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Tuesday 4 April 2023 4:02pm

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PhD candidate Joshua James hopes to correct some stereotyping and homophobic thinking within political science.

Welcome to the first in our new series 'Introducing postgraduate SGSC', which focuses on postgraduate students within the Sociology, Gender Studies and Criminology Department. In this edition we chat with Joshua James, a PhD candidate researching why queer people support far-right political movements.

Queer people aligning themselves with the far-right* can be doing it out of fear and are, in many cases, committed, quite violently, to national socialism, says Joshua James.

The PhD candidate of the Gender Studies and Politics departments is aiming, through his research, to correct the academic record over some of the stereotyping and homophobic thinking existing within political science.

That the left supported decriminalisation of homosexuality around the world could lead to an assumption that queer people will vote for the left, he says.

But any political allegiance queer people may have had to the left seems to have worn away over the past 40 years.

Certainly, queer people aligning themselves with the far-right is not a new phenomenon.

Ernst Röhm, a leader within the Nazi party, for example, is an historical example of a queer person aligning with the far-right.

“He was an openly gay man, and he didn't see any real tension between his sexual orientation and his belief in national socialism.”

It is from here the term 'gay Nazis' comes, which has contributed to an on-going stereotype, James says.

“All of the academic literature says that gay Nazis are kinksters, they do it for the leather BDSM scene. And my research is trying to reject that and say, actually, queer people can have deeply complicated and nuanced political views. Not everything that queer people do is about sex or kink.”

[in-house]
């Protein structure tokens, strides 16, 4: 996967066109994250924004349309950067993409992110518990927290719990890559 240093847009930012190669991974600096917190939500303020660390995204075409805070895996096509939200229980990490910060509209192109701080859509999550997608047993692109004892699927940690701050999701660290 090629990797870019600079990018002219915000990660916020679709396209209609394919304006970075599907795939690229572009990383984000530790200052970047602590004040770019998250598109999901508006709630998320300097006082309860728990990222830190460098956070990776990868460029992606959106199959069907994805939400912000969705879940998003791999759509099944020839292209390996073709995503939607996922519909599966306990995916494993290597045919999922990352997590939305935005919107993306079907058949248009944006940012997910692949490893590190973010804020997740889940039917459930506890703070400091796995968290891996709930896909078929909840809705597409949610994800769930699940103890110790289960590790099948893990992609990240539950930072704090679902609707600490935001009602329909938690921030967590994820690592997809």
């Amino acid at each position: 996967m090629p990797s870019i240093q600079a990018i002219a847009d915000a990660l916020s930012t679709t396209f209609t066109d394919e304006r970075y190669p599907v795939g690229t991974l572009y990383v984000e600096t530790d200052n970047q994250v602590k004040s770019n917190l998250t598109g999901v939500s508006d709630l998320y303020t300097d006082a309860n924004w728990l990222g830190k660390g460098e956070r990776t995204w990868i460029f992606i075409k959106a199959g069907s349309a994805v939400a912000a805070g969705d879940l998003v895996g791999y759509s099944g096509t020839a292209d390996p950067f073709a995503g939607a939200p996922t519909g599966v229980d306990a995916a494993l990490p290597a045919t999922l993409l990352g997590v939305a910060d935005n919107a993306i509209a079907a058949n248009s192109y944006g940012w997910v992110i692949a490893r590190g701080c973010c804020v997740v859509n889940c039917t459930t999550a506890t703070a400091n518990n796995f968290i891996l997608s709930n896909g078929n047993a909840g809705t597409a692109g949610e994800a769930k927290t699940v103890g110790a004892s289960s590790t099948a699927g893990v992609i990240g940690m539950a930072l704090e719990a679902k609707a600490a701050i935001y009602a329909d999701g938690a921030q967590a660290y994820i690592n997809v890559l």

Many of the handbooks on the far-right mention some well-known gay neo-Nazis, referring to them as 'leather daddies'; “but actually, these are people who committed quite violently to national socialism, above and beyond sex,”, James says.

He wants his research to put the record straight about why some queer peoples' politics are far-right.

“I also think it's great to show that queer people are completely diverse and are allowed to have bad political opinions. We're not a monolith.”

In the contemporary setting his research has found these far-right leaning people feel as though their Western way of life is being challenged, and their liberty is under attack.

In 2013 during the rise of ISIS there was footage live-streamed of ISIS throwing gay men alive off buildings.

“It really drove a lot of not just gay men, but queer people, to the contemporary far-right.”

Mass waves of Syrian immigrants arriving in Germany was also a source of fear, as several gay men had been beaten to death by Syrian refugees, James says.

“[Such behaviour] is driven out of fear. It used to be out of the love for your own race, now it's fear for your place.”

The far right within Aotearoa New Zealand are “considerably more underground” than the far right in Europe or the United States of America.

Action Zealandia, a far-right group within Aotearoa New Zealand, has been classified by academics as a white supremacist organisation, while the group itself claims to promote ethno-nationalism. To be a member, you cannot be a “sexual deviant or immoral pervert”.

“So, you can't be a queer person.”

However, James says he knows of at least two gay men in Aotearoa New Zealand that support the beliefs of Action Zealandia, despite not being able to join. The way the far-right organises itself on the internet makes it harder to geolocate people, so there could likely be more.

James says there is no one queer voice, politically.

Data from Aotearoa New Zealand's 2017 election suggests that ¾ of lesbians voted for the Green Party, while gay male voters were more likely to vote for the National or Labour, but researchers have never dug any deeper into why they hold their views.

“So trying to turn some of these stereotypes on the head is really quite important for me as a researcher.”

*In the context of Joshua's study he uses the term 'radical right', but in general terms 'radical right' and 'far right' can be used interchangeably.

-Kōrero by internal communications advisor, Koren Allpress

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